The half-million-strong horde of illegal aliens who have crossed the border since October are the worst, but not the only, problem for federal immigration gumshoes.
Another is visa fraud. This week, Immigration and Customs Enforcement announced the arrest of nearly 100 marriage fraudsters, a scam by which foreigners become legal residents with a fake marriage. As well, a student-visa fraudster in Pennsylvania skated with a very light probationary sentence for the scam he set up.
Upshot of the story? Illegally entering the country needn’t entail a risky trip across the desert with smugglers or rafting across the raging currents of the Rio Grande. A fake marriage or fake college acceptance will do nicely,
Just Say I Do
ICE’s Homeland Security Investigation division in Houston has arrested 50 of 96 people who are charged in connection with a major marriage scam based in Houston, the agency announced.
A federal grand jury indicted the eight dozen on April 30, but the indictment is still sealed because of the 46 still at large, ICE reported.
“These arrests mark the culmination of a comprehensive yearlong multi-agency investigation into one of the largest alleged marriage fraud conspiracies ever documented in the Houston area,” said Special Agent in Charge Mark Dawson, HSI Houston.
The schemers, prosecutors allege, created sham marriages “to illegally obtain admission and immigrant status for aliens in the United States.”
The mastermind of the operation, the indictment alleges, is Ashley Yen Nguyen, aka Ashley Duyen, 53, who “headed the Southwest Houston-based organization and had associates operating throughout Texas and the Republic of Vietnam.”
The indictment says the marriages “were shams because the spouses did not live together and did not intend to do so, contrary to the official documents and statements they submitted to [United States Citizenship and Immigration Services],” ICE reported. “The spouses only met briefly, usually immediately before they obtained their marriage license, or not at all.”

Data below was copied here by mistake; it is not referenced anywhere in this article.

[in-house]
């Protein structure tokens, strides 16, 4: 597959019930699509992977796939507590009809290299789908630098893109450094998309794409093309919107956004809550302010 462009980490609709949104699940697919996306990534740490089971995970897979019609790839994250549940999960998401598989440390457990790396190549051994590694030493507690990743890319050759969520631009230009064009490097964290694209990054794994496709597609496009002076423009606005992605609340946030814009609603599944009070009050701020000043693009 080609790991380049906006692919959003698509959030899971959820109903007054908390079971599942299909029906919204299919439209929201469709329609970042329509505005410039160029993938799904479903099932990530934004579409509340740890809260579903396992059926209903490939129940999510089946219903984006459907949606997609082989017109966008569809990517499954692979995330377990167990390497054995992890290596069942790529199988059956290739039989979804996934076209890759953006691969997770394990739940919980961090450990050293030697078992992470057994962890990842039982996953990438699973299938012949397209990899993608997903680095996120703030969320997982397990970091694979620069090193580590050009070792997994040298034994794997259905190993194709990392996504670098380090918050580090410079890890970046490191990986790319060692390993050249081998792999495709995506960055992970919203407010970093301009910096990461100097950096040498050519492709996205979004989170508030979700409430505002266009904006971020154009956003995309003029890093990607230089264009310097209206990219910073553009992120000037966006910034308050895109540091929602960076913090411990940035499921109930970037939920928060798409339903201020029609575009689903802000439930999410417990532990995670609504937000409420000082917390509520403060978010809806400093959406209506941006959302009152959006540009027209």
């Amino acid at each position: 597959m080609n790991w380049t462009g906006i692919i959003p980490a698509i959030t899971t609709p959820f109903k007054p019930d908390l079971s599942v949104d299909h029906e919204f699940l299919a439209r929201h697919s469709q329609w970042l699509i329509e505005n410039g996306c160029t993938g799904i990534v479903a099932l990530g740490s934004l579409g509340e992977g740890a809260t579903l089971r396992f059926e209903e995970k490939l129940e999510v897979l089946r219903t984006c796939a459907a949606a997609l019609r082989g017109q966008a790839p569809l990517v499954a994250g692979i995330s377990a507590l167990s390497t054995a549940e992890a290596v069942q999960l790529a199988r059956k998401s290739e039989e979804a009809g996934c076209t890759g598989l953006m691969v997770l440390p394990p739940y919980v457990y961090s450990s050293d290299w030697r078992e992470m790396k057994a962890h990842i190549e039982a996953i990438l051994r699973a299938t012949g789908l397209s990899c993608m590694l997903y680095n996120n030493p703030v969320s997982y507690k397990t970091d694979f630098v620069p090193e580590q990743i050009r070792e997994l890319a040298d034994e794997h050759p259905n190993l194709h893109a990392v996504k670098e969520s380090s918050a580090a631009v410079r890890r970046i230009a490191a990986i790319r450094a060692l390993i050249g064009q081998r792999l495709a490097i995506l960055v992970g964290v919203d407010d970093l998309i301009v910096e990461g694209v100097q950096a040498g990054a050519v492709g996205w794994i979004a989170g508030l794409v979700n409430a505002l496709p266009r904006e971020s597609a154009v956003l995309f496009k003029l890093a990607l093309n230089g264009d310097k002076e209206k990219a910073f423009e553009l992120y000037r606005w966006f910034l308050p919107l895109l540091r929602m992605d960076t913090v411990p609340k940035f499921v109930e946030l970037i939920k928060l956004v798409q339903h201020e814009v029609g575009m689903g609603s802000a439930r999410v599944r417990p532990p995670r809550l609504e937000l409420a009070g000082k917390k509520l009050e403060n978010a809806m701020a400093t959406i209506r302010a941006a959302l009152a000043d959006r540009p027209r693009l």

The scheme also involved hefty payments to the “beneficiary” spouses, ICE reported, who “entered into an agreement with Duyen in which they paid about $50,000 to $70,000 to obtain full U.S. permanent resident status.” Prosecutors allege the agreements were “prorated” so that Duyen would pay even more as the immigration status of the fake spouse improved from admission into the country, to conditional U.S. permanent resident status, and then, finally, to full U.S. permanent resident status.
The “beneficiary spouses,” of course, needed U.S. citizens to go along. Thus, Duyen and other fraudsters recruited citizens who acted as petitioners in the fake marriages and received some of the money the immigrant spouses paid. “Several individuals who were recruited as petitioners soon afterwards became recruiters themselves,” ICE reported, while others, prosecutors allege, “were in charge of receiving the proceeds from the beneficiary spouses and disbursing the payments to the petitioners.”
Other individuals charged in the scam were guides for the citizen petitioners, prosecutors allege, who went to Vietnam to meet the individuals to whom they were supposedly engaged.
Such was the scam’s magnitude that Duyen’s scammers faked wedding albums that the immigrants “spouses” and their citizen petitioners could use to show they had more than a quickie courthouse marriage. As well, ICE reported, “the criminal organization provided false tax, utility and employment information to help ensure USCIS would approve the false immigration forms.”
The criminal charges, ICE reported, including “47 counts of marriage fraud, 50 counts of mail fraud; 51 counts of immigration fraud; 51 counts of false statements under oath in a matter relating to registry of aliens; and one count each of conspiracy to engage in marriage fraud, conspiracy to commit mail fraud, conspiracy to commit immigration fraud, conspiracy to make false statements under oath in a matter relating to registry of aliens, unlawful procurement of naturalization, obstructing and impeding the due administration of justice, and tampering with a witness, victim or informant.”
Quaker State Visa Fraud
The case in Pennsylvania involved an official at Mercyhurst University, Daniel Cabanillas.
A federal judge sentenced him to two years’ probation and ordered him to pay a $1,000 fine for visa fraud and making false statements, ICE reported.
Cabanillas, the official who handled foreign students, lied on immigration forms to certify acceptance at the school, which then enabled the foreigners to get student visas and enter the United States.
Cabanillas, ICE reported, faked documents for dozens of students.
Image: natasaadzic via iStock / Getty Images Plus